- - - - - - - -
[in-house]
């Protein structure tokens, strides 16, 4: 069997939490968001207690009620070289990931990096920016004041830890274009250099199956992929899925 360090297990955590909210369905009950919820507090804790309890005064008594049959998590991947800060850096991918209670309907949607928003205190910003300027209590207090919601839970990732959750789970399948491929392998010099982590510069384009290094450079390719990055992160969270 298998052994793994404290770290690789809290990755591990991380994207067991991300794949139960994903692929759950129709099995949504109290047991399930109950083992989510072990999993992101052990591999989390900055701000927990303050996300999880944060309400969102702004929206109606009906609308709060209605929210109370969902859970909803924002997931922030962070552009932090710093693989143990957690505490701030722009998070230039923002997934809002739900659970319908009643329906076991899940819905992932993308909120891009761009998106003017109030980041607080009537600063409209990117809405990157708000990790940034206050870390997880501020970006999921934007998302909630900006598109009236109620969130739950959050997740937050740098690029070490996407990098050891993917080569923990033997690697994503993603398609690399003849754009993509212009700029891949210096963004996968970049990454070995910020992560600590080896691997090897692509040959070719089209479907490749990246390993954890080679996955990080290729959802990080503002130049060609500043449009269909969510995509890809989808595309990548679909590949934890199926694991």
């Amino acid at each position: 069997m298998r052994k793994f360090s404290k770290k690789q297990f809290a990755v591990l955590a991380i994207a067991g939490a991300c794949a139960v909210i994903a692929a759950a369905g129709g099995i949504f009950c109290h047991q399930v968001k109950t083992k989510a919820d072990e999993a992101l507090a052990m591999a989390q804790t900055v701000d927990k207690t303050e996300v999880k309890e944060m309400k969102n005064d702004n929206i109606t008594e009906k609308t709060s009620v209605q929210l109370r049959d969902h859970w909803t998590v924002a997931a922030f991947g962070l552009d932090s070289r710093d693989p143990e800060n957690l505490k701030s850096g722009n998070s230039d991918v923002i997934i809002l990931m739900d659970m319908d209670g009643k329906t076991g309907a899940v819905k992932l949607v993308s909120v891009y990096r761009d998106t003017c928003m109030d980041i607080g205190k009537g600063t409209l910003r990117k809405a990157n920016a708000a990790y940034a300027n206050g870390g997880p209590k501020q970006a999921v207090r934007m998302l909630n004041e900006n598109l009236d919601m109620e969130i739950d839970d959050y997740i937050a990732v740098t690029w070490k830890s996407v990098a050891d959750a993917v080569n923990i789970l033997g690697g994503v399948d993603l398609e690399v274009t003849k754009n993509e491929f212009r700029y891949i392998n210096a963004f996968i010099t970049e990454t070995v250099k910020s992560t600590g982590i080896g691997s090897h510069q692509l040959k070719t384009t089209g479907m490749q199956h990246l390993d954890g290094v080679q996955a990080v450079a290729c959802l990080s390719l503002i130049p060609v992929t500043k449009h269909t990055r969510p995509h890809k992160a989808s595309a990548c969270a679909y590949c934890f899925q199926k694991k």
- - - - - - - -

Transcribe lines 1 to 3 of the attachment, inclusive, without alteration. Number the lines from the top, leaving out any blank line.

[in-house]
């Protein structure tokens, strides 16, 4: 069997939490968001207690009620070289990931990096920016004041830890274009250099199956992929899925 360090297990955590909210369905009950919820507090804790309890005064008594049959998590991947800060850096991918209670309907949607928003205190910003300027209590207090919601839970990732959750789970399948491929392998010099982590510069384009290094450079390719990055992160969270 298998052994793994404290770290690789809290990755591990991380994207067991991300794949139960994903692929759950129709099995949504109290047991399930109950083992989510072990999993992101052990591999989390900055701000927990303050996300999880944060309400969102702004929206109606009906609308709060209605929210109370969902859970909803924002997931922030962070552009932090710093693989143990957690505490701030722009998070230039923002997934809002739900659970319908009643329906076991899940819905992932993308909120891009761009998106003017109030980041607080009537600063409209990117809405990157708000990790940034206050870390997880501020970006999921934007998302909630900006598109009236109620969130739950959050997740937050740098690029070490996407990098050891993917080569923990033997690697994503993603398609690399003849754009993509212009700029891949210096963004996968970049990454070995910020992560600590080896691997090897692509040959070719089209479907490749990246390993954890080679996955990080290729959802990080503002130049060609500043449009269909969510995509890809989808595309990548679909590949934890199926694991």
């Amino acid at each position: 069997m298998r052994k793994f360090s404290k770290k690789q297990f809290a990755v591990l955590a991380i994207a067991g939490a991300c794949a139960v909210i994903a692929a759950a369905g129709g099995i949504f009950c109290h047991q399930v968001k109950t083992k989510a919820d072990e999993a992101l507090a052990m591999a989390q804790t900055v701000d927990k207690t303050e996300v999880k309890e944060m309400k969102n005064d702004n929206i109606t008594e009906k609308t709060s009620v209605q929210l109370r049959d969902h859970w909803t998590v924002a997931a922030f991947g962070l552009d932090s070289r710093d693989p143990e800060n957690l505490k701030s850096g722009n998070s230039d991918v923002i997934i809002l990931m739900d659970m319908d209670g009643k329906t076991g309907a899940v819905k992932l949607v993308s909120v891009y990096r761009d998106t003017c928003m109030d980041i607080g205190k009537g600063t409209l910003r990117k809405a990157n920016a708000a990790y940034a300027n206050g870390g997880p209590k501020q970006a999921v207090r934007m998302l909630n004041e900006n598109l009236d919601m109620e969130i739950d839970d959050y997740i937050a990732v740098t690029w070490k830890s996407v990098a050891d959750a993917v080569n923990i789970l033997g690697g994503v399948d993603l398609e690399v274009t003849k754009n993509e491929f212009r700029y891949i392998n210096a963004f996968i010099t970049e990454t070995v250099k910020s992560t600590g982590i080896g691997s090897h510069q692509l040959k070719t384009t089209g479907m490749q199956h990246l390993d954890g290094v080679q996955a990080v450079a290729c959802l990080s390719l503002i130049p060609v992929t500043k449009h269909t990055r969510p995509h890809k992160a989808s595309a990548c969270a679909y590949c934890f899925q199926k694991k």